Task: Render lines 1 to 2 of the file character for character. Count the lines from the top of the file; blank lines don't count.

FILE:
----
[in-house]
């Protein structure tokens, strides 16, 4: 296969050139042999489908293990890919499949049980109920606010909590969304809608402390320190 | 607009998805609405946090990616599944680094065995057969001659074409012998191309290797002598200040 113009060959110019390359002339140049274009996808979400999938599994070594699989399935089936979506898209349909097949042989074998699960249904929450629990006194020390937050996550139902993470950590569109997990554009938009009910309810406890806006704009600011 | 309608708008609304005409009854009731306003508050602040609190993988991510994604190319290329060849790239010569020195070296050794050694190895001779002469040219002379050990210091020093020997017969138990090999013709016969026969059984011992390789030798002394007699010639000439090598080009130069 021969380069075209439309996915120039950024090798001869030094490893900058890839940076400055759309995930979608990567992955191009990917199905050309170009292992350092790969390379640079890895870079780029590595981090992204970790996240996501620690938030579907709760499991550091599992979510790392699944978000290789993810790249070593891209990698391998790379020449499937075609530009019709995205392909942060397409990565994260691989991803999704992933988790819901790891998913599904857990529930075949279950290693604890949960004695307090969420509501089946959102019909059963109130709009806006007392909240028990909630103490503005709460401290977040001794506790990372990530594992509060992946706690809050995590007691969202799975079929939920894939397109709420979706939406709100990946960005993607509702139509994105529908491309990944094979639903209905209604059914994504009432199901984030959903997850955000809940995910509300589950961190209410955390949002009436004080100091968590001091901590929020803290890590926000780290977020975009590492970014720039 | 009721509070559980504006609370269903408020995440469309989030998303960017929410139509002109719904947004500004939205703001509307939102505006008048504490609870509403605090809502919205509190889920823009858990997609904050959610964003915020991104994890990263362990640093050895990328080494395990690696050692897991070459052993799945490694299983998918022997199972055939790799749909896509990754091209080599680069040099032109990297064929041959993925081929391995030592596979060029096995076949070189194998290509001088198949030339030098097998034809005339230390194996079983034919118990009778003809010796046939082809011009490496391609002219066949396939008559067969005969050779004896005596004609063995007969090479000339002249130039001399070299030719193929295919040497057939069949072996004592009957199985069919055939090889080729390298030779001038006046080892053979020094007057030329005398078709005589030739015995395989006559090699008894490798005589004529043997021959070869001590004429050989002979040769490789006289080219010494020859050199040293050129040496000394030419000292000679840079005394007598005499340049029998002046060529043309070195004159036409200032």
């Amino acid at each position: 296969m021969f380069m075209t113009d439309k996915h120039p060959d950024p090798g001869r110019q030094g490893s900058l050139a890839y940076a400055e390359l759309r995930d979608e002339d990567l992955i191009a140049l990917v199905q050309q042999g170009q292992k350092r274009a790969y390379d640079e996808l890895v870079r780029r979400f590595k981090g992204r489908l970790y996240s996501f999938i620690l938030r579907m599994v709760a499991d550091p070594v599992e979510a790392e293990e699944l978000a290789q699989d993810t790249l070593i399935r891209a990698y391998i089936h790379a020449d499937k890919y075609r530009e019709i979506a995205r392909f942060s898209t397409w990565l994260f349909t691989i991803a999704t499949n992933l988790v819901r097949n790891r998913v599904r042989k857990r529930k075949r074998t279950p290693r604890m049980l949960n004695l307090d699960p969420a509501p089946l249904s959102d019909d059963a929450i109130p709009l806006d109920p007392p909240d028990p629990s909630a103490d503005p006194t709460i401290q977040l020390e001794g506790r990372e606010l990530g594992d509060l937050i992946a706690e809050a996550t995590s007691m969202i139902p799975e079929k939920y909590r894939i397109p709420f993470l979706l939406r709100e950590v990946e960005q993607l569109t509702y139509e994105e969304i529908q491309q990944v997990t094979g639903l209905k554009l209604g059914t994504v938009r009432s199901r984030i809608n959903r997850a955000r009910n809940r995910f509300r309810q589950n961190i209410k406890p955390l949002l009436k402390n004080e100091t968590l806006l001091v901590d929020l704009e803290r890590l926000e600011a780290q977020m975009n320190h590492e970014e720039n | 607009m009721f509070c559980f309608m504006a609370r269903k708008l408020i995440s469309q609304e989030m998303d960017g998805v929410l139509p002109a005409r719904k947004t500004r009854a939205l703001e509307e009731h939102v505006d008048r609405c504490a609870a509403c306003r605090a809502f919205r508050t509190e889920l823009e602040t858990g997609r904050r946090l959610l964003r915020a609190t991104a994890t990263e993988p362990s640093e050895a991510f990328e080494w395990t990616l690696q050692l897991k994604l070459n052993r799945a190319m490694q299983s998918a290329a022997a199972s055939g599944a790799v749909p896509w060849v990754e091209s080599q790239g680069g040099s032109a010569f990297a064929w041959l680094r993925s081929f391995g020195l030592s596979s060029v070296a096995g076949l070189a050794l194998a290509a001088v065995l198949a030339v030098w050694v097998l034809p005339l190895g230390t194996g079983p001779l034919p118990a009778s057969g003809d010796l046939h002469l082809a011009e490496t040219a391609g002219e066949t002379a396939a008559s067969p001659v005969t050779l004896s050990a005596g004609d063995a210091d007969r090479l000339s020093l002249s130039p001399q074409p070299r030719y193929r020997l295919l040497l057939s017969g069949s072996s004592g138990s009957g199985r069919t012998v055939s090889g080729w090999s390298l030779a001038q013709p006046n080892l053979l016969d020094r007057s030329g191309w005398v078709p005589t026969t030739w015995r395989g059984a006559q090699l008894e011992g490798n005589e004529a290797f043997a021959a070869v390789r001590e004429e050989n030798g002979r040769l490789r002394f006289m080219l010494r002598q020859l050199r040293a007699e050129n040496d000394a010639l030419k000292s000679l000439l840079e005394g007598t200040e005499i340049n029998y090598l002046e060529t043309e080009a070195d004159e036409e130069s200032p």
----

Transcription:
[in-house]
């Protein structure tokens, strides 16, 4: 296969050139042999489908293990890919499949049980109920606010909590969304809608402390320190 | 607009998805609405946090990616599944680094065995057969001659074409012998191309290797002598200040 113009060959110019390359002339140049274009996808979400999938599994070594699989399935089936979506898209349909097949042989074998699960249904929450629990006194020390937050996550139902993470950590569109997990554009938009009910309810406890806006704009600011 | 309608708008609304005409009854009731306003508050602040609190993988991510994604190319290329060849790239010569020195070296050794050694190895001779002469040219002379050990210091020093020997017969138990090999013709016969026969059984011992390789030798002394007699010639000439090598080009130069 021969380069075209439309996915120039950024090798001869030094490893900058890839940076400055759309995930979608990567992955191009990917199905050309170009292992350092790969390379640079890895870079780029590595981090992204970790996240996501620690938030579907709760499991550091599992979510790392699944978000290789993810790249070593891209990698391998790379020449499937075609530009019709995205392909942060397409990565994260691989991803999704992933988790819901790891998913599904857990529930075949279950290693604890949960004695307090969420509501089946959102019909059963109130709009806006007392909240028990909630103490503005709460401290977040001794506790990372990530594992509060992946706690809050995590007691969202799975079929939920894939397109709420979706939406709100990946960005993607509702139509994105529908491309990944094979639903209905209604059914994504009432199901984030959903997850955000809940995910509300589950961190209410955390949002009436004080100091968590001091901590929020803290890590926000780290977020975009590492970014720039 | 009721509070559980504006609370269903408020995440469309989030998303960017929410139509002109719904947004500004939205703001509307939102505006008048504490609870509403605090809502919205509190889920823009858990997609904050959610964003915020991104994890990263362990640093050895990328080494395990690696050692897991070459052993799945490694299983998918022997199972055939790799749909896509990754091209080599680069040099032109990297064929041959993925081929391995030592596979060029096995076949070189194998290509001088198949030339030098097998034809005339230390194996079983034919118990009778003809010796046939082809011009490496391609002219066949396939008559067969005969050779004896005596004609063995007969090479000339002249130039001399070299030719193929295919040497057939069949072996004592009957199985069919055939090889080729390298030779001038006046080892053979020094007057030329005398078709005589030739015995395989006559090699008894490798005589004529043997021959070869001590004429050989002979040769490789006289080219010494020859050199040293050129040496000394030419000292000679840079005394007598005499340049029998002046060529043309070195004159036409200032």